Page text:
I’ve done the same thing with a lot of indie RPGs: I buy them to mine for ideas and new ways of looking at RPGs; only a portion of them do I plan on running since if I tried to play every game I owned, even once, would take years even with playing each only for a single session during my weekly game.

  5. PatrickWR says:

    Give me a pile of rpg books over a laptop any day. Something about printed material really kindles my imagination. I always try to have a stack of books at my gaming table, even if they’re only obliquely related to the game we’re playing that night. They’re more for inspiration and local color.

  6. Steve-o says:

    As a GM, I was overwhelmed by the shear amount of books for 3.5. I felt bad telling people that they couldn’t use a book because they had spent their cold hard cash on it and want to use it. I eventually restricted the books to just the official WotC books. There were definitely some great books published, but unfortunately I was not able to incorporate all the books into my game. Most of my 3.5 books are PDF, so it definitely helped with bringing the books to the game, but it sucked when we needed to find a particular rule, effect, whatever…

    For our 4e campaign, I started out enforcing a core rulebook only. No pc races from the MM, no 3rd party ideas, no items from dragon or Dungeon. Now that we are more familiar with the rules, I have opened up the use of Dragon and Dungeon material. I don’t think I’ll ever allow 3rd party material, though. There’s always more “official” material coming out than i can keep up with.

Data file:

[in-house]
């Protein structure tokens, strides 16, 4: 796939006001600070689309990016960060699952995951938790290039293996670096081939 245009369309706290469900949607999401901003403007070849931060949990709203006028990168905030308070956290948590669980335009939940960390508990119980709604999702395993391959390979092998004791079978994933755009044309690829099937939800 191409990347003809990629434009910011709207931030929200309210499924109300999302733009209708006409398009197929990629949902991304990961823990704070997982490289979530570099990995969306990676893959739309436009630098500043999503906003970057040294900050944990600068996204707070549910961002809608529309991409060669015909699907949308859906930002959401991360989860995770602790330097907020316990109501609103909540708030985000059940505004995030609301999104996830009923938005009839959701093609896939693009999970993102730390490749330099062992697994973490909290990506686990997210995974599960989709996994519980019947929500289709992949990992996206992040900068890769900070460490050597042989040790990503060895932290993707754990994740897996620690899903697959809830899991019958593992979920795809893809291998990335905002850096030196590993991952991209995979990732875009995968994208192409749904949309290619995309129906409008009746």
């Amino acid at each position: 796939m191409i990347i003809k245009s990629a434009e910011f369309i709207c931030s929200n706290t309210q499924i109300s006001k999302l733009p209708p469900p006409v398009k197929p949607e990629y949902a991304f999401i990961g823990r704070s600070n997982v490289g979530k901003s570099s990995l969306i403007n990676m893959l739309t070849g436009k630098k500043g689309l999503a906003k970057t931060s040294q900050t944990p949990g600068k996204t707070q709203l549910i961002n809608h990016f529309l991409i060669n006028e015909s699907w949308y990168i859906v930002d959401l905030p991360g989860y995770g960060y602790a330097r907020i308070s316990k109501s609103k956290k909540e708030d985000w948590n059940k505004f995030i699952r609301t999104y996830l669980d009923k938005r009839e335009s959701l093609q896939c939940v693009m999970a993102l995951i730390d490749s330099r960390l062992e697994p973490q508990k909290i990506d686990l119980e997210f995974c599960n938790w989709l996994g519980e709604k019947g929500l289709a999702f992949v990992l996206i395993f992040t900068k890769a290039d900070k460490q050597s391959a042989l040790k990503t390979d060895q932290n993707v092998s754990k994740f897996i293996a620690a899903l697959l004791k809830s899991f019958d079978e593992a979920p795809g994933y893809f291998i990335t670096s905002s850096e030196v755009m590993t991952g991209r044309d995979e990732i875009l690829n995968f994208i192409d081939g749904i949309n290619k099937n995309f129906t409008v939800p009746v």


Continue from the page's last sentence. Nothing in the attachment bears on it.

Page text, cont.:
I buy Chaosium’s Call of Cthulhu material even though I haven’t played that in years. The books for this game are just fantastic. I also still buy Hero System books for Champions, but only when I can get them for really cheap. I also find myself always perusing the Serenity RPG game material because , well, I can’t get enough Firefly…

  7. Nicholas says:

    @Steve-O: I just bought a copy of the Serenity RPG, a friend of mine is starting up a game. This might hurt my nerd cred but I just started watching Firefly for the first time to get ready for the game. I’m looking forward to the new experience. I’ve played in Star Wars RPGs and the like but it was always when my passion for the franchise has become a memory. I’m looking forward to cruising around The Verse during the peak of my excitement for the show.

  8. Name Level says:

    In my 3.0 game, it was simple: WOTC supplements only, except for most of UA. Select rules from UA were allowed.

    In my Castles & Crusades game, to which I adapt info. from both 3.5 and AD&D, I keep a plain text file indexing every article in Dragon that might be usable, which I can then search by keyword.

  9. Vinius says:

    My rule has always been: If you can look it up between the end of your last turn and the start of yoru next turn, it’s a power you can use. If you’re still looking it up when your turn comes around, you can’t use it. I’ve always felt that if the players expect the DM to have a grip of the adventure before they start playing, the DM should be able to expect the players to have a grip of their characters.